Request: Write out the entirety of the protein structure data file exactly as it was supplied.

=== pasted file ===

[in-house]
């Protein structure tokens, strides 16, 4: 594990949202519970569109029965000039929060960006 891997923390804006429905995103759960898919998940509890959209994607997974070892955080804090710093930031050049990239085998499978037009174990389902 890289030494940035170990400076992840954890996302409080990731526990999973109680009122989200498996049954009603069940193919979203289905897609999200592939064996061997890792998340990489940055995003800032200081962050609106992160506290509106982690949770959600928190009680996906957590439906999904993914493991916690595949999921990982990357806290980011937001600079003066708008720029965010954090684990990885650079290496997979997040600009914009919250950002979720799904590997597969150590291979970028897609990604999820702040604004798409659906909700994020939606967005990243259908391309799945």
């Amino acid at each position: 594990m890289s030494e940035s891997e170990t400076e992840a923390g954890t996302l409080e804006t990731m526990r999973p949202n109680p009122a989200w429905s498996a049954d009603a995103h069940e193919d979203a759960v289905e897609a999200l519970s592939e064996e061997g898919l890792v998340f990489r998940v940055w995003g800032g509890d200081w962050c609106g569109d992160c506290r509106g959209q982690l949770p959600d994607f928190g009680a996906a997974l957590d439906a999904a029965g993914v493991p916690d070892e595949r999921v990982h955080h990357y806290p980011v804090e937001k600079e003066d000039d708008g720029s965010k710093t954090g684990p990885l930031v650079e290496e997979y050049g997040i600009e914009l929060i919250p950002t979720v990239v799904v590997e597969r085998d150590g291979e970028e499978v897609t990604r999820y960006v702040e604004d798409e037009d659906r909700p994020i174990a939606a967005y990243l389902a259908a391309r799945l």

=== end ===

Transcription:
[in-house]
């Protein structure tokens, strides 16, 4: 594990949202519970569109029965000039929060960006 891997923390804006429905995103759960898919998940509890959209994607997974070892955080804090710093930031050049990239085998499978037009174990389902 890289030494940035170990400076992840954890996302409080990731526990999973109680009122989200498996049954009603069940193919979203289905897609999200592939064996061997890792998340990489940055995003800032200081962050609106992160506290509106982690949770959600928190009680996906957590439906999904993914493991916690595949999921990982990357806290980011937001600079003066708008720029965010954090684990990885650079290496997979997040600009914009919250950002979720799904590997597969150590291979970028897609990604999820702040604004798409659906909700994020939606967005990243259908391309799945």
């Amino acid at each position: 594990m890289s030494e940035s891997e170990t400076e992840a923390g954890t996302l409080e804006t990731m526990r999973p949202n109680p009122a989200w429905s498996a049954d009603a995103h069940e193919d979203a759960v289905e897609a999200l519970s592939e064996e061997g898919l890792v998340f990489r998940v940055w995003g800032g509890d200081w962050c609106g569109d992160c506290r509106g959209q982690l949770p959600d994607f928190g009680a996906a997974l957590d439906a999904a029965g993914v493991p916690d070892e595949r999921v990982h955080h990357y806290p980011v804090e937001k600079e003066d000039d708008g720029s965010k710093t954090g684990p990885l930031v650079e290496e997979y050049g997040i600009e914009l929060i919250p950002t979720v990239v799904v590997e597969r085998d150590g291979e970028e499978v897609t990604r999820y960006v702040e604004d798409e037009d659906r909700p994020i174990a939606a967005y990243l389902a259908a391309r799945l």